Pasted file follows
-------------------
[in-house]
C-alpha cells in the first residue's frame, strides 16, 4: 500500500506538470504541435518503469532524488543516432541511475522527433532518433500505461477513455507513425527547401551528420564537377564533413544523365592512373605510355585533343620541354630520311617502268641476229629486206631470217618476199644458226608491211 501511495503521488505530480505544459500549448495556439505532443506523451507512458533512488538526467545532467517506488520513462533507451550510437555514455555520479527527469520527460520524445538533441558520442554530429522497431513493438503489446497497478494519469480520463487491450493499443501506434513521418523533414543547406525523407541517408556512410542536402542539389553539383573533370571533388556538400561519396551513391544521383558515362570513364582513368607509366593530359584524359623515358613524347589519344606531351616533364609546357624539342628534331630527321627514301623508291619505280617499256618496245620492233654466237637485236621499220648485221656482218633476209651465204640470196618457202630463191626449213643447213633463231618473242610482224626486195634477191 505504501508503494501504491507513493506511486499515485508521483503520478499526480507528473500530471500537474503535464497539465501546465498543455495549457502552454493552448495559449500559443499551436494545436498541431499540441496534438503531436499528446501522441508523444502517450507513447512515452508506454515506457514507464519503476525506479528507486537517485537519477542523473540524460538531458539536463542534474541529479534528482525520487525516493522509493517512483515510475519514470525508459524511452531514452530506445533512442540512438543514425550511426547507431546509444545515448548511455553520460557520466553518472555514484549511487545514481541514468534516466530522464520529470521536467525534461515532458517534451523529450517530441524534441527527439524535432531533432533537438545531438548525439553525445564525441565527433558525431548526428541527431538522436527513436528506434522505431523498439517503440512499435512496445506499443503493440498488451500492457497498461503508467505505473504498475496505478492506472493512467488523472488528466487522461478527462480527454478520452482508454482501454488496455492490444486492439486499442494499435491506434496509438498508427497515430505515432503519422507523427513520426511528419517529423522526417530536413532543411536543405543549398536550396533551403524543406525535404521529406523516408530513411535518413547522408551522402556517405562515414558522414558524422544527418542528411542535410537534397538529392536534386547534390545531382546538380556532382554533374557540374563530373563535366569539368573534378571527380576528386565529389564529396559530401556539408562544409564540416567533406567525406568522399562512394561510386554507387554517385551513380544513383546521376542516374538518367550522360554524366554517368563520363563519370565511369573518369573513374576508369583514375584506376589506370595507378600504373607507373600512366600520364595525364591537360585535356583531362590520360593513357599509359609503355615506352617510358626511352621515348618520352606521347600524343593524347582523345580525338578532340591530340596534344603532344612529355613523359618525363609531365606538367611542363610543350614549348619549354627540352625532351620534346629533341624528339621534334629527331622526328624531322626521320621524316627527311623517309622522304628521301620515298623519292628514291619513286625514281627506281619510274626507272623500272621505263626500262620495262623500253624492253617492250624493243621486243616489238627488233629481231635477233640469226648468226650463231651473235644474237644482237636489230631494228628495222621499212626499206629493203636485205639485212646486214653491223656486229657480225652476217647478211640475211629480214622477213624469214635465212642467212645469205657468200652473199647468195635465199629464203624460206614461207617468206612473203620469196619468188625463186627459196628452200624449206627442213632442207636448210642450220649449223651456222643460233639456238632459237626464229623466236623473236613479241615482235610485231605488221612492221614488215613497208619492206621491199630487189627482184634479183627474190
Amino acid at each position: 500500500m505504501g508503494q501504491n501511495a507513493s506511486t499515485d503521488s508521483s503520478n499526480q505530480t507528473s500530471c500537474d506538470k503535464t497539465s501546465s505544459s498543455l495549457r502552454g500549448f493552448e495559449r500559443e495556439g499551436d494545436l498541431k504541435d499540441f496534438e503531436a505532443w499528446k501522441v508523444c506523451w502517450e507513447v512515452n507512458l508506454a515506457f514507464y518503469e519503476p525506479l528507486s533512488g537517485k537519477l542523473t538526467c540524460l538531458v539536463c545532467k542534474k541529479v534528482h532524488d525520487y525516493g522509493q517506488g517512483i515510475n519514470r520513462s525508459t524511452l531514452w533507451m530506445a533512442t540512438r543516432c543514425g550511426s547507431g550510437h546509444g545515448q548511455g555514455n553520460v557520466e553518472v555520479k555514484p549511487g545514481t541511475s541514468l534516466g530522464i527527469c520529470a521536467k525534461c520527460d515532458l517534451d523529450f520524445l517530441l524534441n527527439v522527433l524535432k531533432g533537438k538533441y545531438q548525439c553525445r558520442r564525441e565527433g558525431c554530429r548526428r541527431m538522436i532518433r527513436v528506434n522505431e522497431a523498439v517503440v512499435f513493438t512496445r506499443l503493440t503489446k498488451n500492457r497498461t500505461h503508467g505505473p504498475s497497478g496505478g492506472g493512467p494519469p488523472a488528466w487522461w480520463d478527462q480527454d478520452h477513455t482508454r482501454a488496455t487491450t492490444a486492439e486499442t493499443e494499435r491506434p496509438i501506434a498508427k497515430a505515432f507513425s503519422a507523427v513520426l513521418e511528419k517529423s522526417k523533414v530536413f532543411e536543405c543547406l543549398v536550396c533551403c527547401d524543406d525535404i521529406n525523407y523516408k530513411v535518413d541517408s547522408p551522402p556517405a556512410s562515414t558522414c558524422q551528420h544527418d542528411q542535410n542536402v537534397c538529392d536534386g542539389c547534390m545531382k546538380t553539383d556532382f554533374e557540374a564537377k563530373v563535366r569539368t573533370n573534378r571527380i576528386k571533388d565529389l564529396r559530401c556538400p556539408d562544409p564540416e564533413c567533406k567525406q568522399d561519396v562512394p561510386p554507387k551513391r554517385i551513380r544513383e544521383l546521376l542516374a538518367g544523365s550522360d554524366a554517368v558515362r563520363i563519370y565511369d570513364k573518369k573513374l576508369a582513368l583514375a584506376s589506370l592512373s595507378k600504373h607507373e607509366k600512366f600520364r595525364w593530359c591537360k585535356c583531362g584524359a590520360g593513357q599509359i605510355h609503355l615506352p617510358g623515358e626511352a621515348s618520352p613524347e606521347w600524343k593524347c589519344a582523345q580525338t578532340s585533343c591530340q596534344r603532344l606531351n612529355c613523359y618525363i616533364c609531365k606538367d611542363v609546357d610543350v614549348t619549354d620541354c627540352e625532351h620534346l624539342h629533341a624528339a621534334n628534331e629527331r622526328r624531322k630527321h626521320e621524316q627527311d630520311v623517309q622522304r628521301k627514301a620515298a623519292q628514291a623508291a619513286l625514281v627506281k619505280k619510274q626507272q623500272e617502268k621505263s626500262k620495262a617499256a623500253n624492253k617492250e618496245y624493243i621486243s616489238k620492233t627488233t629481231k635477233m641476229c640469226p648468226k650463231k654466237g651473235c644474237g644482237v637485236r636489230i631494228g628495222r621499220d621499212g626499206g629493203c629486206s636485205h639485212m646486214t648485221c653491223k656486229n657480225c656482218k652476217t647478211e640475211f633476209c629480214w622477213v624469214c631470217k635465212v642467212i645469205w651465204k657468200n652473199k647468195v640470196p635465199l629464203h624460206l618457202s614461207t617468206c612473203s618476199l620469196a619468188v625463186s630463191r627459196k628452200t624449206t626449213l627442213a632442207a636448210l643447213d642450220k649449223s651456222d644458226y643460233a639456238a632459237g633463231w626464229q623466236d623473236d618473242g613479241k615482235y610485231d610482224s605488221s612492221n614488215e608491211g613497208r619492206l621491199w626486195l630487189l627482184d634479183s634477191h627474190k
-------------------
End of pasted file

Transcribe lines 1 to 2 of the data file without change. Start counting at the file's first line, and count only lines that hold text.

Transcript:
[in-house]
C-alpha cells in the first residue's frame, strides 16, 4: 500500500506538470504541435518503469532524488543516432541511475522527433532518433500505461477513455507513425527547401551528420564537377564533413544523365592512373605510355585533343620541354630520311617502268641476229629486206631470217618476199644458226608491211 501511495503521488505530480505544459500549448495556439505532443506523451507512458533512488538526467545532467517506488520513462533507451550510437555514455555520479527527469520527460520524445538533441558520442554530429522497431513493438503489446497497478494519469480520463487491450493499443501506434513521418523533414543547406525523407541517408556512410542536402542539389553539383573533370571533388556538400561519396551513391544521383558515362570513364582513368607509366593530359584524359623515358613524347589519344606531351616533364609546357624539342628534331630527321627514301623508291619505280617499256618496245620492233654466237637485236621499220648485221656482218633476209651465204640470196618457202630463191626449213643447213633463231618473242610482224626486195634477191 505504501508503494501504491507513493506511486499515485508521483503520478499526480507528473500530471500537474503535464497539465501546465498543455495549457502552454493552448495559449500559443499551436494545436498541431499540441496534438503531436499528446501522441508523444502517450507513447512515452508506454515506457514507464519503476525506479528507486537517485537519477542523473540524460538531458539536463542534474541529479534528482525520487525516493522509493517512483515510475519514470525508459524511452531514452530506445533512442540512438543514425550511426547507431546509444545515448548511455553520460557520466553518472555514484549511487545514481541514468534516466530522464520529470521536467525534461515532458517534451523529450517530441524534441527527439524535432531533432533537438545531438548525439553525445564525441565527433558525431548526428541527431538522436527513436528506434522505431523498439517503440512499435512496445506499443503493440498488451500492457497498461503508467505505473504498475496505478492506472493512467488523472488528466487522461478527462480527454478520452482508454482501454488496455492490444486492439486499442494499435491506434496509438498508427497515430505515432503519422507523427513520426511528419517529423522526417530536413532543411536543405543549398536550396533551403524543406525535404521529406523516408530513411535518413547522408551522402556517405562515414558522414558524422544527418542528411542535410537534397538529392536534386547534390545531382546538380556532382554533374557540374563530373563535366569539368573534378571527380576528386565529389564529396559530401556539408562544409564540416567533406567525406568522399562512394561510386554507387554517385551513380544513383546521376542516374538518367550522360554524366554517368563520363563519370565511369573518369573513374576508369583514375584506376589506370595507378600504373607507373600512366600520364595525364591537360585535356583531362590520360593513357599509359609503355615506352617510358626511352621515348618520352606521347600524343593524347582523345580525338578532340591530340596534344603532344612529355613523359618525363609531365606538367611542363610543350614549348619549354627540352625532351620534346629533341624528339621534334629527331622526328624531322626521320621524316627527311623517309622522304628521301620515298623519292628514291619513286625514281627506281619510274626507272623500272621505263626500262620495262623500253624492253617492250624493243621486243616489238627488233629481231635477233640469226648468226650463231651473235644474237644482237636489230631494228628495222621499212626499206629493203636485205639485212646486214653491223656486229657480225652476217647478211640475211629480214622477213624469214635465212642467212645469205657468200652473199647468195635465199629464203624460206614461207617468206612473203620469196619468188625463186627459196628452200624449206627442213632442207636448210642450220649449223651456222643460233639456238632459237626464229623466236623473236613479241615482235610485231605488221612492221614488215613497208619492206621491199630487189627482184634479183627474190